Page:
Polycythemia Vera: Diagnostic Work-up

Harry P. Erba, MD, PhD: Let’s move on. Srdan, I’d like you to discuss how patients with PV [polycythemia vera] present and what the differential diagnosis of that presentation is.

Srdan Verstovsek, MD, PhD: Although polycythemia vera is the name, it implies that all the cells grow, which is true. Polycythemia means high blood cell count: red blood cells, white blood cells, and lipids. Not everybody has high white cells and high platelets, but everybody does have high red blood cell counts. The cardinal feature of polycythemia vera is a high red blood cell count.

That can be in a setting of blood clots at the time of the presentation in about 20% of the patients, and it’s often associated with the systemic symptoms: itching, night sweating, low-grade fever, fatigue, flushing in the face, not feeling well overall, memory loss, and blurred vision are symptoms related to impaired circulation in the body because there are too many cells in the blood vessels. These are the characteristics of the patients we see, but not every patient who has a high red blood cell count has polycythemia vera.

As you alluded in your impression, there are other conditions that may resemble these kinds of presentations. Particularly in the setting of younger people, we need to be cautious when we look at the erythrocytosis associated with the use of certain medications like testosterone. Erythrocytosis is associated with problems with lung function—people who had sleep apnea, for example. There are also problems related to certain cancers—kidney cancer, for example.

Not everybody who has high a red blood cell count has polycythemia vera. The first goal is to make sure we are talking about the bone marrow neoplasm and not reactivated erythrocytosis, because the approach is different. With the disease, we have not only the number of cells increasing but also their activity. They are sticky, and that is the problem: too many cells that are sticking together, and that increases the risk of thrombosis. Therefore, the approach there is to decrease the thrombotic risk in polycythemia vera patients.

To go back to the diagnostic process, once we roll out the secondary diseases that would increase blood cell counts, which are usually benign, you would look at lung functions, medications, and other possible causes. You would focus specifically on the criteria for PV that, in 2016, has been simplified and modified to quite a significant degree. We now have 3 major criteria to fulfill, or you can fill at least 2 of them, and I’ll give you a brief summary of those.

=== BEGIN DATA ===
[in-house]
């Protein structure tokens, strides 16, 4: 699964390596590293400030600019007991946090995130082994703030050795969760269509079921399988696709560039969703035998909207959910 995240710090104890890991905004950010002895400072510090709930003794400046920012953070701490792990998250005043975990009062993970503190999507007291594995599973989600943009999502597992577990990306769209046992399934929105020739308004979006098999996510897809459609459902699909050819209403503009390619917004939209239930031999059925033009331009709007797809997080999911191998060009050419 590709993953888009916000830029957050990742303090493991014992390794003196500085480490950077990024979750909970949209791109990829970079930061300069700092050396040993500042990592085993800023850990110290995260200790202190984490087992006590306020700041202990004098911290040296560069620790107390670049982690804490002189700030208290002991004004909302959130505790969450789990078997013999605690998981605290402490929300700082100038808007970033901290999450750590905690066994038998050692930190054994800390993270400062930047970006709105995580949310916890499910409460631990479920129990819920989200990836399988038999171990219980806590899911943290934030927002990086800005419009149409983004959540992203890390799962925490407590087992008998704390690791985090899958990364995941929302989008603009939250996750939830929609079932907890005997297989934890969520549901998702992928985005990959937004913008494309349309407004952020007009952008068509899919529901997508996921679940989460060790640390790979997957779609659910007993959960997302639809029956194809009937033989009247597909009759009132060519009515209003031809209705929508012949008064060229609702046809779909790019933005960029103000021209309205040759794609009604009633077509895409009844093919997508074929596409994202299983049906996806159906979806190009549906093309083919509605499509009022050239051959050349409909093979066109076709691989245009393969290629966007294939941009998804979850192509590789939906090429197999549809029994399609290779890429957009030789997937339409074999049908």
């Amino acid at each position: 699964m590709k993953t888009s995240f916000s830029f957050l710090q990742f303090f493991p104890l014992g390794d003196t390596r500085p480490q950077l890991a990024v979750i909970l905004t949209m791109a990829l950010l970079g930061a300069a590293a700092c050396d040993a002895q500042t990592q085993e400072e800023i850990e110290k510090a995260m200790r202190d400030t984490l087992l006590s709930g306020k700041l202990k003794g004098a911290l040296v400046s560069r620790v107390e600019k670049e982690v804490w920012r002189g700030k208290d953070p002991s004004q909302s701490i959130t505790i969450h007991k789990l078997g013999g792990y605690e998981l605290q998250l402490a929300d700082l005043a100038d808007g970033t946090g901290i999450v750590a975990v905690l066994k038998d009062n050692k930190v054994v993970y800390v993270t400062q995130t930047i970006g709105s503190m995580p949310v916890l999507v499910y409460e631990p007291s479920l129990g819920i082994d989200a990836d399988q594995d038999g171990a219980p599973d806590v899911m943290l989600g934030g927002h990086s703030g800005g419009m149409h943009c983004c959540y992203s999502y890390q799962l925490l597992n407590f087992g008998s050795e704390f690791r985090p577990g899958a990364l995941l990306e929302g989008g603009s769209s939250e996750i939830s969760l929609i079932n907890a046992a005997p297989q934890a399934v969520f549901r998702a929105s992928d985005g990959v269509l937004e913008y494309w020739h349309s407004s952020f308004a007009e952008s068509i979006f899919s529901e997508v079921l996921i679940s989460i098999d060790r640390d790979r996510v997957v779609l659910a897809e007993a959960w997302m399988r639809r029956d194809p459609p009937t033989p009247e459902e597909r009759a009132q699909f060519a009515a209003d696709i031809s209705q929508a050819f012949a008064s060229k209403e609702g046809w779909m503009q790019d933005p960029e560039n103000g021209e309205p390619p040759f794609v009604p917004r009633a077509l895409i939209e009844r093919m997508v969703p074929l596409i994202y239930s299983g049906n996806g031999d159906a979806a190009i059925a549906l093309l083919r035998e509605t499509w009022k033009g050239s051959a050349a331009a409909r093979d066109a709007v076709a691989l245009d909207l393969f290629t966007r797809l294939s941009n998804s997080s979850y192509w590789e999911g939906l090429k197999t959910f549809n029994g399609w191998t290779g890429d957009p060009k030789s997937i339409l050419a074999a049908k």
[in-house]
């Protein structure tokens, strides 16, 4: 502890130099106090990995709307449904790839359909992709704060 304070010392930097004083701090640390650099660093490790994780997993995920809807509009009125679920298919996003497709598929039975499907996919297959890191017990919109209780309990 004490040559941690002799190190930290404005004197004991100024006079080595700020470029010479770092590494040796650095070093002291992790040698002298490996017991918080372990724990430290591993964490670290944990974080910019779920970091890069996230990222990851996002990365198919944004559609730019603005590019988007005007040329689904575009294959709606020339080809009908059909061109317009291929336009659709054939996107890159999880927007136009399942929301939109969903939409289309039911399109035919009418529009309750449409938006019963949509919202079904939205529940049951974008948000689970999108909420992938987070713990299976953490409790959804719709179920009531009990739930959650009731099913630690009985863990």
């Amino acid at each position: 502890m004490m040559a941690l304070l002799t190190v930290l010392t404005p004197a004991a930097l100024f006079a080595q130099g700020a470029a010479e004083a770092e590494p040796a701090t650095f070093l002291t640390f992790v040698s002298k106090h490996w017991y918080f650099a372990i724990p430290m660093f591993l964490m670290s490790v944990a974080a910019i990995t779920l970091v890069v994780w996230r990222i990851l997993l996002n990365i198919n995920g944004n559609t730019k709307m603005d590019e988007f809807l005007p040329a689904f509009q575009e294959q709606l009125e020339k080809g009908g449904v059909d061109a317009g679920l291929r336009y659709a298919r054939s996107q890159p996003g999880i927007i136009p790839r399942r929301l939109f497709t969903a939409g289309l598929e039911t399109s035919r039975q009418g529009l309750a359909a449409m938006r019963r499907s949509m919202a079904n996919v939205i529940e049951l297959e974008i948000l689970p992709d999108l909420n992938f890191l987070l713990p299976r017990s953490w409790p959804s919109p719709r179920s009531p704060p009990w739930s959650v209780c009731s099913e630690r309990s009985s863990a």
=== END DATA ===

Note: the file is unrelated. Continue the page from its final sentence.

The cardinal picture is high red blood cell count. We are talking about decreased hematocrit or hemoglobin, as is routine when you do CBC [complete blood count]. That should be associated with the testing you can do in blood for the presence of JAK2 V617F mutation, which is present in about 95% of the patients, or in those who don’t have that 1, testing for JAK2 exon 12 mutation.

That will cover almost everybody: either of the 2 mutations, and there is still a possibility of having anecdotal cases of patients who do not have any of these, which may be a matter of the sensitivity of the test, or they have something else that can link mutation for which we cannot test.

You have high blood cell count with JAK2 mutation, and then the question of the bone marrow biopsy: Do you need to have it done? In the synopsis for the diagnostic criteria it says No. 1, high red blood cell count; No. 2, bone marrow biopsy; and No. 3, the JAK2 mutation. If you have all 3, you have PV, no question about it, but there is a minor criterion there which is suboptimal serum erythropoietin level, meaning low erythropoietin level.

It’s in case you cannot do genetic testing. The purpose of genetic testing is to fulfill diagnostic criteria, but sometimes you may not have it, or the testing is not available. You can use the high red blood cell count, the bone marrow, and the suboptimal erythropoietin as a combination for making diagnosis. This is the standard practice.

Many ask the question: Do we need to do a bone marrow biopsy in every single case? If you read the guidance on how the diagnosis process needs to be done, it clearly says in the small print—and that’s the problem, it’s very small—that you don’t need to do it every single time. If you have an above-normal red blood cell count, a JAK2 mutation, and a suboptimal erythropoietin level, there is no other disease than polycythemia vera that can cause this trifecta of findings.

In that case, with very high red blood cell count above normal, JAK2 mutation on blood protein, and a low erythropoietin level, that’s PV. I don’t do the bone marrow biopsies, and the small print in the guidance says not to do it.

I hope I simplified for you what needs to be done to get the diagnosis of PV.

Transcript Edited for Clarity

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